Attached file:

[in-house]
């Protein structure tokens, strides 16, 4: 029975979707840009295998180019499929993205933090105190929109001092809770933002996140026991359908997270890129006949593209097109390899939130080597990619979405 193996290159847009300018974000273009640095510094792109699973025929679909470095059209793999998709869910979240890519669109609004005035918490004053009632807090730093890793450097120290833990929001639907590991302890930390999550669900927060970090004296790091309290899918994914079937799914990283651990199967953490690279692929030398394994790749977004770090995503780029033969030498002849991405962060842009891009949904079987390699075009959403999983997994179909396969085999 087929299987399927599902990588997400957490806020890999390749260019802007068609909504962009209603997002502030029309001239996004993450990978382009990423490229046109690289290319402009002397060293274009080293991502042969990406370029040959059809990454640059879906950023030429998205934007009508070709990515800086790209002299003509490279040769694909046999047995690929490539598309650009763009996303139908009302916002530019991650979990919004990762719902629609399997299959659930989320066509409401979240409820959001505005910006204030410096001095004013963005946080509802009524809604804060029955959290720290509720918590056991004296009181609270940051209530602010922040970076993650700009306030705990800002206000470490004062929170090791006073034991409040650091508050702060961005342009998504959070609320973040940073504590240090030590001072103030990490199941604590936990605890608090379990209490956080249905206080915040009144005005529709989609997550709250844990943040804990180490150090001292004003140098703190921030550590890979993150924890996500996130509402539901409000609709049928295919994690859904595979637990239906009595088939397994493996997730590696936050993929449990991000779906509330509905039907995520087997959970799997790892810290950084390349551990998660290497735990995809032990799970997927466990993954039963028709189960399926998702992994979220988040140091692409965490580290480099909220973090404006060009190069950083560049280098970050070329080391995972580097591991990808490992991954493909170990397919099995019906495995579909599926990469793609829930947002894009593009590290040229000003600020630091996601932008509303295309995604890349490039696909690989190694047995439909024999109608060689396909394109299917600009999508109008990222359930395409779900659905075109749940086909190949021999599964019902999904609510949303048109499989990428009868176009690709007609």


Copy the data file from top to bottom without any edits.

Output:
[in-house]
């Protein structure tokens, strides 16, 4: 029975979707840009295998180019499929993205933090105190929109001092809770933002996140026991359908997270890129006949593209097109390899939130080597990619979405 193996290159847009300018974000273009640095510094792109699973025929679909470095059209793999998709869910979240890519669109609004005035918490004053009632807090730093890793450097120290833990929001639907590991302890930390999550669900927060970090004296790091309290899918994914079937799914990283651990199967953490690279692929030398394994790749977004770090995503780029033969030498002849991405962060842009891009949904079987390699075009959403999983997994179909396969085999 087929299987399927599902990588997400957490806020890999390749260019802007068609909504962009209603997002502030029309001239996004993450990978382009990423490229046109690289290319402009002397060293274009080293991502042969990406370029040959059809990454640059879906950023030429998205934007009508070709990515800086790209002299003509490279040769694909046999047995690929490539598309650009763009996303139908009302916002530019991650979990919004990762719902629609399997299959659930989320066509409401979240409820959001505005910006204030410096001095004013963005946080509802009524809604804060029955959290720290509720918590056991004296009181609270940051209530602010922040970076993650700009306030705990800002206000470490004062929170090791006073034991409040650091508050702060961005342009998504959070609320973040940073504590240090030590001072103030990490199941604590936990605890608090379990209490956080249905206080915040009144005005529709989609997550709250844990943040804990180490150090001292004003140098703190921030550590890979993150924890996500996130509402539901409000609709049928295919994690859904595979637990239906009595088939397994493996997730590696936050993929449990991000779906509330509905039907995520087997959970799997790892810290950084390349551990998660290497735990995809032990799970997927466990993954039963028709189960399926998702992994979220988040140091692409965490580290480099909220973090404006060009190069950083560049280098970050070329080391995972580097591991990808490992991954493909170990397919099995019906495995579909599926990469793609829930947002894009593009590290040229000003600020630091996601932008509303295309995604890349490039696909690989190694047995439909024999109608060689396909394109299917600009999508109008990222359930395409779900659905075109749940086909190949021999599964019902999904609510949303048109499989990428009868176009690709007609």